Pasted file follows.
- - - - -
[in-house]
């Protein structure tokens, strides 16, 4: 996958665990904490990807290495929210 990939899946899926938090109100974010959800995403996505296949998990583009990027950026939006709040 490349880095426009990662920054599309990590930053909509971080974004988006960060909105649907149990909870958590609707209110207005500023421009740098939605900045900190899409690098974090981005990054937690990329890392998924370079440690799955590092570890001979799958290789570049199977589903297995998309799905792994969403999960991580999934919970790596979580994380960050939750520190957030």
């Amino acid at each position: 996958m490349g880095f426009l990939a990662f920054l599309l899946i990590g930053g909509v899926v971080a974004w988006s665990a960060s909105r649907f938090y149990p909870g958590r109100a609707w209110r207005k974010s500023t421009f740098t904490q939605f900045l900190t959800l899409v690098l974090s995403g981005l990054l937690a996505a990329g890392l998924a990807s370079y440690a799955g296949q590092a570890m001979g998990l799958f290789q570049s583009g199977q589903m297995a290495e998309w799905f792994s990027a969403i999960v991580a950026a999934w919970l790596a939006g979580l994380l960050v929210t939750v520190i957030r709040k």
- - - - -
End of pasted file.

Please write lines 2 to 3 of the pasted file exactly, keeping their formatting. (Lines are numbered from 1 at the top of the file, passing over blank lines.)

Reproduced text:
């Protein structure tokens, strides 16, 4: 996958665990904490990807290495929210 990939899946899926938090109100974010959800995403996505296949998990583009990027950026939006709040 490349880095426009990662920054599309990590930053909509971080974004988006960060909105649907149990909870958590609707209110207005500023421009740098939605900045900190899409690098974090981005990054937690990329890392998924370079440690799955590092570890001979799958290789570049199977589903297995998309799905792994969403999960991580999934919970790596979580994380960050939750520190957030």
């Amino acid at each position: 996958m490349g880095f426009l990939a990662f920054l599309l899946i990590g930053g909509v899926v971080a974004w988006s665990a960060s909105r649907f938090y149990p909870g958590r109100a609707w209110r207005k974010s500023t421009f740098t904490q939605f900045l900190t959800l899409v690098l974090s995403g981005l990054l937690a996505a990329g890392l998924a990807s370079y440690a799955g296949q590092a570890m001979g998990l799958f290789q570049s583009g199977q589903m297995a290495e998309w799905f792994s990027a969403i999960v991580a950026a999934w919970l790596a939006g979580l994380l960050v929210t939750v520190i957030r709040k």